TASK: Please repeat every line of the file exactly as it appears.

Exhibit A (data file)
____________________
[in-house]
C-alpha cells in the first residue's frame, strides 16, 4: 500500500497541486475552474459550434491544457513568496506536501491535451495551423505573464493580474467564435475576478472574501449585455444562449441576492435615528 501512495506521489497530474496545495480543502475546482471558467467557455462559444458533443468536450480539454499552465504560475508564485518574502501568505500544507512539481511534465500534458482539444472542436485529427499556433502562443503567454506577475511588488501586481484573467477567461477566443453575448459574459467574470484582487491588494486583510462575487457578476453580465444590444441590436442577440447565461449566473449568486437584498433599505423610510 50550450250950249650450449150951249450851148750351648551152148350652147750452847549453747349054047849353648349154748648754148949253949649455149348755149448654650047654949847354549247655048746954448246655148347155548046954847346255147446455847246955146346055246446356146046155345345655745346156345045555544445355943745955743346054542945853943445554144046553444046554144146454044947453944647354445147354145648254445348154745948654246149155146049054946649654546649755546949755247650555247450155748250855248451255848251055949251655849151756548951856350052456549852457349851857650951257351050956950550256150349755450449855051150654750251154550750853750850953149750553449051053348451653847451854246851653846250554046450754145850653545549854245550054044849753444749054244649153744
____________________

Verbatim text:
[in-house]
C-alpha cells in the first residue's frame, strides 16, 4: 500500500497541486475552474459550434491544457513568496506536501491535451495551423505573464493580474467564435475576478472574501449585455444562449441576492435615528 501512495506521489497530474496545495480543502475546482471558467467557455462559444458533443468536450480539454499552465504560475508564485518574502501568505500544507512539481511534465500534458482539444472542436485529427499556433502562443503567454506577475511588488501586481484573467477567461477566443453575448459574459467574470484582487491588494486583510462575487457578476453580465444590444441590436442577440447565461449566473449568486437584498433599505423610510 50550450250950249650450449150951249450851148750351648551152148350652147750452847549453747349054047849353648349154748648754148949253949649455149348755149448654650047654949847354549247655048746954448246655148347155548046954847346255147446455847246955146346055246446356146046155345345655745346156345045555544445355943745955743346054542945853943445554144046553444046554144146454044947453944647354445147354145648254445348154745948654246149155146049054946649654546649755546949755247650555247450155748250855248451255848251055949251655849151756548951856350052456549852457349851857650951257351050956950550256150349755450449855051150654750251154550750853750850953149750553449051053348451653847451854246851653846250554046450754145850653545549854245550054044849753444749054244649153744